"Train" is a completely visual programming language to teach 2-6 year olds how to code.
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train

"Train" is a completely visual programming language to teach 2-6 year olds how to code.

Programs in Train look just like a wooden toy train set. Executing a program means starting the engines and watching the trains move about the tracks. Each engine represents a seperate thread so a multithreaded program is just train tracks with multiple trains. Cars attached to an engine are variables/memory. Wooden blocks that rest on cars are the values of the variables. There are several sets of wooden blocks that represent different data types in Train including numbers, colors, letters, binary, dinosaurs, and safari animals. Program control is provided by forks ("wyes") and physcial loops in the track which implement if/then and while/loop logic. Stations in Train allow wooden blocks to be operated on including adding a value to memory (adding a block to a car), freeing memory (removing a block from a car), incrementing, decrementing, addition, subtraction, multiplication, and division. Wyes include greater than, less than, lazy, sprung, prompt, and random. Slingshot and catapult station remove blocks from cars and place them on the ground as a form of output. Programs are created in Train by simply drawing them on the screen--drawing tracks and wyes and placing engines, cars, cargo, and stations.

The train editor/interpretor is written in Javascript. The javascript code is wrapped using Cordova to make apps for different device platforms. The graphics are all prerendered using Blender--engines, cars, and cargo are rendered as pngs from 64 directions to allow animation, while tracks and stations are rendered from 8 directions for different orientations. All code is open source under a BSD license.

Train is being developed in the same spirit as Scratch from MIT but targeting a younger age group. The goal is to teach kids coding concepts as well as numbers, colors, math, and logic in the course of playing. Kids do not need to know how to read in order to program Train unlike other "visual" programming languages. Train simplifies and merges many concepts from other programming languages--for example in other programming languages source code, compiled code, memory, and output are all different things that together define a program's state whereas in Train the train track is everything (code, memory, output) so program state is simply the current physical location of all the tracks, stations, engines, cars, and blocks.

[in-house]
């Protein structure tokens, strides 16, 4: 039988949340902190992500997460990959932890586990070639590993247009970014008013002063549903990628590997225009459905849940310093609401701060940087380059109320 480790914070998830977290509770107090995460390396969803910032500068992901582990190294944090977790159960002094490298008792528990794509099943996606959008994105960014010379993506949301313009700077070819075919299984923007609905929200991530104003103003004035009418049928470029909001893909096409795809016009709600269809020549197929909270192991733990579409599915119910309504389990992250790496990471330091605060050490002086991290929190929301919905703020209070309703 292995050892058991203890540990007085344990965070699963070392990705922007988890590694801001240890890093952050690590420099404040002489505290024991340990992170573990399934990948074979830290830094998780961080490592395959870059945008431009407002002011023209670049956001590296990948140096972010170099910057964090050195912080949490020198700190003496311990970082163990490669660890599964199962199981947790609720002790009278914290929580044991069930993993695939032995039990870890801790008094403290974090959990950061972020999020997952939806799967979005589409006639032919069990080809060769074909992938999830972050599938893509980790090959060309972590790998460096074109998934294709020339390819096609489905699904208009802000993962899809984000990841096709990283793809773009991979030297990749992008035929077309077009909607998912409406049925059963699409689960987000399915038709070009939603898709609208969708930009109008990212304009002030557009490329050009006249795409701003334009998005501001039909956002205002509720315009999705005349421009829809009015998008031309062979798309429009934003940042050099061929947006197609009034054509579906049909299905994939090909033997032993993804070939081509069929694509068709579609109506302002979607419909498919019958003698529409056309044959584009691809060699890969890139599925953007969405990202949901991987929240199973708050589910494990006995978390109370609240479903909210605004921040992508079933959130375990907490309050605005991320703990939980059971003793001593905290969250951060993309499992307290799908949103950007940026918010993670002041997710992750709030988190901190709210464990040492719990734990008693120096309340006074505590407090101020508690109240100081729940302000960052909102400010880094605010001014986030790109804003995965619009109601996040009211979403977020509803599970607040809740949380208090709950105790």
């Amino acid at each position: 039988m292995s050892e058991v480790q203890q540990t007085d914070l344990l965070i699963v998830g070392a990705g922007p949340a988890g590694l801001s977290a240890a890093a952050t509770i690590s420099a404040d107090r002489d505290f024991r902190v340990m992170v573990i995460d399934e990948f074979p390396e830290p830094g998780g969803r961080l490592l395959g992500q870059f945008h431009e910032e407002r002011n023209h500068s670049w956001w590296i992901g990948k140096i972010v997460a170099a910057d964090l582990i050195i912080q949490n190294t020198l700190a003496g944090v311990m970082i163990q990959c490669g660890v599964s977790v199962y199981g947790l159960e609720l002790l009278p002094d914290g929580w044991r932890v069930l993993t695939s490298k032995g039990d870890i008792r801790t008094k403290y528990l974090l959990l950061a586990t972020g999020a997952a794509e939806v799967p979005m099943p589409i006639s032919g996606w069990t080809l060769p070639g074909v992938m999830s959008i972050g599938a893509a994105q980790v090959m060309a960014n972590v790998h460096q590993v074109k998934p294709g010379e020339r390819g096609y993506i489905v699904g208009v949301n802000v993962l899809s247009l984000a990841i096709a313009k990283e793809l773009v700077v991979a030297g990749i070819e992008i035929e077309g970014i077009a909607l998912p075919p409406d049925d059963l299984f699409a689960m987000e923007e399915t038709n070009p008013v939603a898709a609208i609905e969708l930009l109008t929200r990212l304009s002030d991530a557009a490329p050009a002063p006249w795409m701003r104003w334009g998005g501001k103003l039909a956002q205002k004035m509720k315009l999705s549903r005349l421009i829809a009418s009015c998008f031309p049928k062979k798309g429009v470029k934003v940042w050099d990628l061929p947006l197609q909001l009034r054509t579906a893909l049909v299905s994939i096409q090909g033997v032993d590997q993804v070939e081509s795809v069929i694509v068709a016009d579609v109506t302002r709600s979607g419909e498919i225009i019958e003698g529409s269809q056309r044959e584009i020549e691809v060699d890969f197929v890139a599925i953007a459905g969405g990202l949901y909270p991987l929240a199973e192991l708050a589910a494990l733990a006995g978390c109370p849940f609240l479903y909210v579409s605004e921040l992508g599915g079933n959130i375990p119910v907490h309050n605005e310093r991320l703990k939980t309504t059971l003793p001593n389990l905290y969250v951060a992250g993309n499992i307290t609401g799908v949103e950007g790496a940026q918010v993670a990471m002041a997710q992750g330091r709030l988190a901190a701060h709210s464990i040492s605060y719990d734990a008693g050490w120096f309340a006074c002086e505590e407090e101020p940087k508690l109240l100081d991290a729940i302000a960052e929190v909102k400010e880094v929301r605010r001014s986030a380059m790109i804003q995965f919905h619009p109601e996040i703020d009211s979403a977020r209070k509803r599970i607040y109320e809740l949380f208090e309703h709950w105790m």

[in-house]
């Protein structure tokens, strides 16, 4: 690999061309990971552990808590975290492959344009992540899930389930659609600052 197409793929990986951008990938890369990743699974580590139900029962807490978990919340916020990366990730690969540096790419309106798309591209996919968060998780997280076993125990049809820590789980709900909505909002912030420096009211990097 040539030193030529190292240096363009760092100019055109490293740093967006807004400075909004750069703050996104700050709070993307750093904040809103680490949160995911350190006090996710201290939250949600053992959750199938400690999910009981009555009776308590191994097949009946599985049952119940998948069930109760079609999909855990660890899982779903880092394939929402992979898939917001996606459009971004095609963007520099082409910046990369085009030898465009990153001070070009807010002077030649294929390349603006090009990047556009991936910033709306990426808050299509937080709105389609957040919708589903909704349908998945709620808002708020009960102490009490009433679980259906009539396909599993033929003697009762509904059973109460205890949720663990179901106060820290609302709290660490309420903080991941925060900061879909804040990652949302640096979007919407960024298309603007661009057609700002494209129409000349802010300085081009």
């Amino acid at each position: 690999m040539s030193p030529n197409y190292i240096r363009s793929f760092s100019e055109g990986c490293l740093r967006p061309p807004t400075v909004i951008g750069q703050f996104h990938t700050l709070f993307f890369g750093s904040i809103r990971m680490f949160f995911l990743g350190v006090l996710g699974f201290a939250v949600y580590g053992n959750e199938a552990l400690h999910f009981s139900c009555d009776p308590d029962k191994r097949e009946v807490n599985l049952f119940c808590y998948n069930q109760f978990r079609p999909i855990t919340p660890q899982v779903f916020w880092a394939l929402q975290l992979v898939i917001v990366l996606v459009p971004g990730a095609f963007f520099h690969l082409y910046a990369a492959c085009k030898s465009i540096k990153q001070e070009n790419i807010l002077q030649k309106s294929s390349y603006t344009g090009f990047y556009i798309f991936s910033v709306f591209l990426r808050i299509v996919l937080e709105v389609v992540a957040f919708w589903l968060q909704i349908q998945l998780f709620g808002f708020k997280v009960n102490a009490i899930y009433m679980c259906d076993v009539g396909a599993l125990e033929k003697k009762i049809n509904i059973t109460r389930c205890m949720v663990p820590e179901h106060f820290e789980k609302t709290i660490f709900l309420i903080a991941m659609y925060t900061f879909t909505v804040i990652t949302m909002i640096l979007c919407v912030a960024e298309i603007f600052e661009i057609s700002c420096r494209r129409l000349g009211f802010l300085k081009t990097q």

Train was inspired while I was playing with my then 2 year old son Noah who naturally loved to build using his wooden train sets and wooden blocks with letters, animals, etc. I was inspired by his natural curiosity and tenacity in building and by the non-trivial logic that the resulting tracks could provide using simple primitives (such as lazy wyes). Coding was an important part of my childhood. I discovered many concepts in mathematics, logic, and even art by coding. Coding helped drive my interest in science and lead me to my current profession of a professor/scientist. I see coding as a basic skill that everyone can benefit from and perhaps the best way to engage kids from all backgrounds to pursue STEM career paths. Tablets, phones, and computers are much more ubiquitous, safe, and cheaper than e.g. a chemistry set or other apperatuses required for science experiments. But through coding, kids can learn to explore their curiosity, to build, create, and learn logic.

My goal is to have a group of coders develop Train in an open source, community fashion to create both web and app (iOS and Android) versions of Train. These will let users play with and learn Train by completing a series of levels. Users can also develop their own programs (called TrainTracks) and share them with the community via a website (www.train-hub.org).